Viewing FIGS. 8-11 in conjunction with one another, it is seen that each valve leaflet 226, 228 on its under side includes a pair of spaced apart semicircular baffle portions 242. These baffle portions each include a respective baffle edge surface 244 which confronts the similar baffle edge portion surface of the other valve leaflet. However, each baffle edge surface 244 is smooth and semi-circular to confront but not touch the opposing baffle edge surface 244. Again, in this embodiment there is no driving engagement of one valve leaflet with the other in a positive driving sense like there was with the first embodiment depicted and described above. This embodiment does not even include pins 148 and springs 150 like the second embodiment described above. Instead, the resilient bias toward the neutral position of the valve leaflets 226, 228 is provided by a pair of permanent magnets 52, 54 inset into the surfaces 244 of the baffle portions 242. Preferably, the permanent magnets 52, 54 are formed of samarium cobalt magnetic material, and are covered over by a closure portion (not shown) of the leaflet 226, 228 to prevent contact of the patient's blood with the magnetic material.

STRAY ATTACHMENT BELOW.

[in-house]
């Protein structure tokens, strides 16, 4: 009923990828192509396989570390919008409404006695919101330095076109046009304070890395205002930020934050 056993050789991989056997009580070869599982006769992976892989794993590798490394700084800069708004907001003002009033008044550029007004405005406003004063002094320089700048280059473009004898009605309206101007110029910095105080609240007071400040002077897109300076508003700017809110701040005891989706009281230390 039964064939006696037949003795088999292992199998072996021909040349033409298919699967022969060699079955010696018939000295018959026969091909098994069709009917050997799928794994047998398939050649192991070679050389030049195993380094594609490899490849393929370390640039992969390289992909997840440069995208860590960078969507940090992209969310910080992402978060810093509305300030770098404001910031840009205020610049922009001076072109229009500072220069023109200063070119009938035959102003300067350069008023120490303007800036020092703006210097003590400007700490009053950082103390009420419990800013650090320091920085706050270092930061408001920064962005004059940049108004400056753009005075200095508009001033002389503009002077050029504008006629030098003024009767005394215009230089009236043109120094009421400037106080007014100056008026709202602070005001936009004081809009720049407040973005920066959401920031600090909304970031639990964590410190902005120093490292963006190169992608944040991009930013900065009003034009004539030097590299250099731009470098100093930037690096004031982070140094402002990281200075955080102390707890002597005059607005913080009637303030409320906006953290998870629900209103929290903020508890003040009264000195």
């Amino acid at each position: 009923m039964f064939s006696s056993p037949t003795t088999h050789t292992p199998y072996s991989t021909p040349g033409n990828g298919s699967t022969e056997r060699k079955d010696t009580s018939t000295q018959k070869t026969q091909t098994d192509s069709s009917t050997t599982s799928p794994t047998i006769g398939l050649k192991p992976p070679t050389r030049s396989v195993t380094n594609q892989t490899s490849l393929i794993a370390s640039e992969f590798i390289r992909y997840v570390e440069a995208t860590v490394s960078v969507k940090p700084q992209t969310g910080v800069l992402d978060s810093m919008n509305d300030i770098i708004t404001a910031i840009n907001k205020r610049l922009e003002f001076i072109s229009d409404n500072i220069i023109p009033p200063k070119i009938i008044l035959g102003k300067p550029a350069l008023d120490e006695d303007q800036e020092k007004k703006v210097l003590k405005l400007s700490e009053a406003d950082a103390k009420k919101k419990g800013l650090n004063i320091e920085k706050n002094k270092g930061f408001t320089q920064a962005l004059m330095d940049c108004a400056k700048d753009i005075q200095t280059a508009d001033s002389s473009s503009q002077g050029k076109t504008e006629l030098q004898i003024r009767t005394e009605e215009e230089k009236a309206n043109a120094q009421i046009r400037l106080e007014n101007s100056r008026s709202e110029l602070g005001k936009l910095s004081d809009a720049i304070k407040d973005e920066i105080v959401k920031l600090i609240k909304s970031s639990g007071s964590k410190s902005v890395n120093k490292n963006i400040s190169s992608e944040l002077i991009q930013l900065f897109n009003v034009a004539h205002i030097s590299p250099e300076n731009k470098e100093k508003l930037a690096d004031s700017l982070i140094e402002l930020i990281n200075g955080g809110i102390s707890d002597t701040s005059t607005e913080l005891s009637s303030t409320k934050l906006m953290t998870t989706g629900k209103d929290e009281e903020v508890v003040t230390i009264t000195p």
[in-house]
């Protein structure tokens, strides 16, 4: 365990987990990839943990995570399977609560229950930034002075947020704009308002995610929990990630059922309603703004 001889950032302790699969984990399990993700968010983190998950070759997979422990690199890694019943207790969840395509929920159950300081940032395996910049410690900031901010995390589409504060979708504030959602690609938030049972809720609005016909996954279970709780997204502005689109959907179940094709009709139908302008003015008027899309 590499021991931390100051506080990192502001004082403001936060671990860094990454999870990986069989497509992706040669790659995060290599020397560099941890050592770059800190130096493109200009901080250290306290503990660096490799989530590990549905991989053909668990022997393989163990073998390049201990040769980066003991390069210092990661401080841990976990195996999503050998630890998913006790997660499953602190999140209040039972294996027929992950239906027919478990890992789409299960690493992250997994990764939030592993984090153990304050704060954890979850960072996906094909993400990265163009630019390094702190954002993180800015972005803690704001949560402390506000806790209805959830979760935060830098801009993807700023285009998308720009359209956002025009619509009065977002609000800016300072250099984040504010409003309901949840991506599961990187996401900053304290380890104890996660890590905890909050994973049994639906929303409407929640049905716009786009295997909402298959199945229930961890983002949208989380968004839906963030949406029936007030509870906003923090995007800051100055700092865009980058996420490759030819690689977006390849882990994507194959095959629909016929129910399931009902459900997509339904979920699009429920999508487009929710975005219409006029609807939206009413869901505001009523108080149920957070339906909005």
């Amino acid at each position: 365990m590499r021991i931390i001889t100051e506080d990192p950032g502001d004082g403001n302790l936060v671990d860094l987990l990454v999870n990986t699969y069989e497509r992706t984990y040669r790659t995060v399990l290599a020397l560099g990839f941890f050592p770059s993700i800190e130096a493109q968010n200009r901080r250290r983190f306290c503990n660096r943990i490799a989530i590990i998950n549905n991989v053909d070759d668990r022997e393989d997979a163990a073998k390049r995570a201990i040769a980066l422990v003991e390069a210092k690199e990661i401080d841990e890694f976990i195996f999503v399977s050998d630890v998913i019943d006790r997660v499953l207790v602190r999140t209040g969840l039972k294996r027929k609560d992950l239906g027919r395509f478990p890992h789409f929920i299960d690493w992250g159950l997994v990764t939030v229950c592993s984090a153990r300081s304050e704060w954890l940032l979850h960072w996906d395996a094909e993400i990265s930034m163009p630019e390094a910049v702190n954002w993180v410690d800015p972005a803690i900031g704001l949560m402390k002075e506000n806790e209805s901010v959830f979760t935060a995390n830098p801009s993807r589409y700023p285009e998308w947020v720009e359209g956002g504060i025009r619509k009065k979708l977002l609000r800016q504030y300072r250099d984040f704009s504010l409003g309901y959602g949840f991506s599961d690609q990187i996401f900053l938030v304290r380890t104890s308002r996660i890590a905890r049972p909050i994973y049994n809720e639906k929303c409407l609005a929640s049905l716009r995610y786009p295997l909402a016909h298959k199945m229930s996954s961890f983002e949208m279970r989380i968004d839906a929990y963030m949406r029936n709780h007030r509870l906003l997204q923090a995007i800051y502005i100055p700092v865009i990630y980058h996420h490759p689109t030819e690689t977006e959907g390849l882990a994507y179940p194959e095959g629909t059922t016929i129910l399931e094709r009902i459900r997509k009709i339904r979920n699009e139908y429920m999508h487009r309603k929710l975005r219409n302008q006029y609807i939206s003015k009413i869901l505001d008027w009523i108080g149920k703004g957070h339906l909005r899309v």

The permanent magnets 52 and 54 are oriented with opposite magnetic poles confronting and attracting one another (as is indicated in FIGS. 12-14 by the "IN", and "S" characters, indicating the north and south magnetic poles of the permanent magnets 52 and 54. Viewing FIGS. 12-14, it is seen that in the fully open (i.e., second) position of the valve as is seen in FIG. 12, the magnets 52 and 54 provide a biasing torque (indicated by arrows 56) toward the neutral position (i.e., the position seen in FIG. 13). Also as seen in FIG. 14, when the valve leaflets are in the fully closed position, the biasing torque 56 is again toward the neutral position. In the neutral position of the valve leaflets seen in FIG. 13, the magnetic poles of the magnets 52, 54 are aligned along a line connecting the pivot axes 234. In this instance, the magnetic poles of the magnets 52, 54 are aligned radially with respect to the pivot axis 234 of the respective valve leaflets, and the radial spacing of the attracting opposite poles (i.e., those poles close to the surface 244) of the magnets provides the necessary lever arm so that the magnetic attraction force can exert a torque on the leaflets.